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power. and in this moment, the house, the senate, and the white house right now the power is in the democratic party. they promise us that they are going to deliver. we don't want excuses. we don't want them to say i'm sorry the parliamentarians say we can't do that. they have the power to do it, and we believe right now in this week, it's an opportunity for the historical opportunity to pass immigration reform for our families. it's the time to do it. >> and there are millions of actually millions of mixed status families in the u.s. some in that family have documentation. some who don't in the same family. if you could speak to president biden right now, what would you tell him? >> reporter: mr. president, you know we have a lot of dreamers. we have sanctioned workers. they make an amazing difference in the middle of this pandemic. they deliver for us. they save our lives.
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they -- now is our opportunity. the minimum that we can do for this communities for the sanction workers is to make sure they have green card. that's the minimum we can do. mr. president, you can deliver for our families now. >> thank you for being with me this morning. i so appreciate your time. that wraps up the hour for me. you can always reach me on twitter and instagram. be sure to follow the show online. thank you for the privilege of your time. chris jansing picks up with more news right now. >> good morning. i am chris jansing in for craig melvin. it's a busy hour and not just in washington. soon we'll get our first big update from law enforcement about that shooting on the set of alec baldwin's movie "rust". the questions we're hoping to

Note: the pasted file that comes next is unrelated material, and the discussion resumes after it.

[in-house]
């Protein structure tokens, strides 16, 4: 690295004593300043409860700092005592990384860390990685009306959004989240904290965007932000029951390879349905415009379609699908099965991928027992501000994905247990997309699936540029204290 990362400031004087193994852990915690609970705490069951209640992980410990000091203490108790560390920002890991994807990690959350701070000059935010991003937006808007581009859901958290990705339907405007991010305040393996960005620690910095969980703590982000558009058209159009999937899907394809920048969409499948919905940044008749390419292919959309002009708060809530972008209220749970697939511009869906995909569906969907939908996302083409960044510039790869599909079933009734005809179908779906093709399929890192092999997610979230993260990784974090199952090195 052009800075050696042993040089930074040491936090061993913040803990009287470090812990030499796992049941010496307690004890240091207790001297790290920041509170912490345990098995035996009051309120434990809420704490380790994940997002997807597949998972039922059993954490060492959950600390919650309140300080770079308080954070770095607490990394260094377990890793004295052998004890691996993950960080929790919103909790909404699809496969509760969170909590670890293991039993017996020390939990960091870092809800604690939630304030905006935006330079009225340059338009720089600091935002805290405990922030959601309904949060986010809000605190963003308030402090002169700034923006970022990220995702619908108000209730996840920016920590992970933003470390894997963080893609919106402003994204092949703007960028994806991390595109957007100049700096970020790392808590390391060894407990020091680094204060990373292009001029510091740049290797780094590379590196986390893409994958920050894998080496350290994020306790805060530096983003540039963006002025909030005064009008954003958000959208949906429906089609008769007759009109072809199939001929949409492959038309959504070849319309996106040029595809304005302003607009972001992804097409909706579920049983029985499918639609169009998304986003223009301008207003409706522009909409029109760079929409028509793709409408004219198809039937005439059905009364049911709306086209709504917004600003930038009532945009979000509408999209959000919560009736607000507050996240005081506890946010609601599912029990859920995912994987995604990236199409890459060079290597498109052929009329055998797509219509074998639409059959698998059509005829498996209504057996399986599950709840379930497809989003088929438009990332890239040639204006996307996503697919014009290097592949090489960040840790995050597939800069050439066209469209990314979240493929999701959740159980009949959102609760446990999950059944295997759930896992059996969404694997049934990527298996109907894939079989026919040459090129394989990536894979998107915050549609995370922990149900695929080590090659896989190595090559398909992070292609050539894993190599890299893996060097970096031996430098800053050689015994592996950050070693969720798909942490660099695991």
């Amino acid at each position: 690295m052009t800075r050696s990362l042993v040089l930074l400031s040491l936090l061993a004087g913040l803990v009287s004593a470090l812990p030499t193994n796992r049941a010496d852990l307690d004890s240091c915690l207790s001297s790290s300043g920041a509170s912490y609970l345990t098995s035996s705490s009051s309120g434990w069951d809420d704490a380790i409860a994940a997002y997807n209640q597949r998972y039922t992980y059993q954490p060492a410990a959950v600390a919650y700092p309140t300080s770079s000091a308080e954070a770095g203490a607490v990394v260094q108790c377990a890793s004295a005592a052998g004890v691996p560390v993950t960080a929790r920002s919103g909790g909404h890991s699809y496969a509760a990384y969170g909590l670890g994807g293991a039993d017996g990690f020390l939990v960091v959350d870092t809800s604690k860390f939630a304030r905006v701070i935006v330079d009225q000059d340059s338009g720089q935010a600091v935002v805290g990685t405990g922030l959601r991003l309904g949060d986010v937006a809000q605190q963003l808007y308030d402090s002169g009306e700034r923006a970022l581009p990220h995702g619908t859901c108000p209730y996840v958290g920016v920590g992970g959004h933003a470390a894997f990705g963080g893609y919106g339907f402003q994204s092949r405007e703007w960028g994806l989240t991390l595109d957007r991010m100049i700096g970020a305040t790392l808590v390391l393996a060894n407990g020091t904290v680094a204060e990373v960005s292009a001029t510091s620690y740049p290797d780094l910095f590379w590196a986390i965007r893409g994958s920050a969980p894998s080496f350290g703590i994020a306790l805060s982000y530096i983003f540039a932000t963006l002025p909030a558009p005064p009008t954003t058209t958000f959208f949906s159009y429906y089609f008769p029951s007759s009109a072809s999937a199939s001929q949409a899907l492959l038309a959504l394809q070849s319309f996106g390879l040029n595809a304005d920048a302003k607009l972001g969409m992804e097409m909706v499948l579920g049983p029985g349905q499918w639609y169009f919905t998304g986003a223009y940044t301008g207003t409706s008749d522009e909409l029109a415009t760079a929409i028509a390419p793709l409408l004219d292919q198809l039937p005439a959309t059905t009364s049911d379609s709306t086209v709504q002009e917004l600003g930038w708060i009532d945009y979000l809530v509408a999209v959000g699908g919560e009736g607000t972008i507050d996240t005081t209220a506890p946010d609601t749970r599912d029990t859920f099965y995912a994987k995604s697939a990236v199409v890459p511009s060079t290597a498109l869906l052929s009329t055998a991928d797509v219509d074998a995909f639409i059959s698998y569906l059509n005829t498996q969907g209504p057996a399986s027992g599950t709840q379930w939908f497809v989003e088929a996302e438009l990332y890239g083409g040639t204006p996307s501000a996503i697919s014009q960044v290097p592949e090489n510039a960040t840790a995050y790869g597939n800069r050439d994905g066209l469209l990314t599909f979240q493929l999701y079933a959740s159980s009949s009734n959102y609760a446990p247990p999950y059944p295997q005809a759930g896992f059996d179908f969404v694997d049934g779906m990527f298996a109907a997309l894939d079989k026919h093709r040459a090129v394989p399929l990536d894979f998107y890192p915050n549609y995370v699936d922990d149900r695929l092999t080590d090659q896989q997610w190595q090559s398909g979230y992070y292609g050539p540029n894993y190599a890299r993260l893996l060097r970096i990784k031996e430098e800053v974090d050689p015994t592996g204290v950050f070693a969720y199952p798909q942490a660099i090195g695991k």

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get answers to. plus a surprise decision in the trial for kyle riten house. he doesn't want the lawyers using the term victims when talking about the victims in the shooting. the terms acceptable to the judge? rioters and looters. that's ahead. plus the spending bill lawmakers have spent so much time on, and right now still no deal. speaker pelosi aimed for a vote today on infrastructure based on an agreement on a deal. but senators manchin and sinema still have their sticking points. here's what senator manchin said just in the last 30 minutes. >> we're not doing everything today. we're not going to have a complete list. the senate is going to take time. you think it's going to happen today in the senate. we're trying to agree to a framework and the president has been clear. he'll go over to the house and he'll basically explain to the house that i have a framework, but there's still a lot of work to be done, and we're going to havehi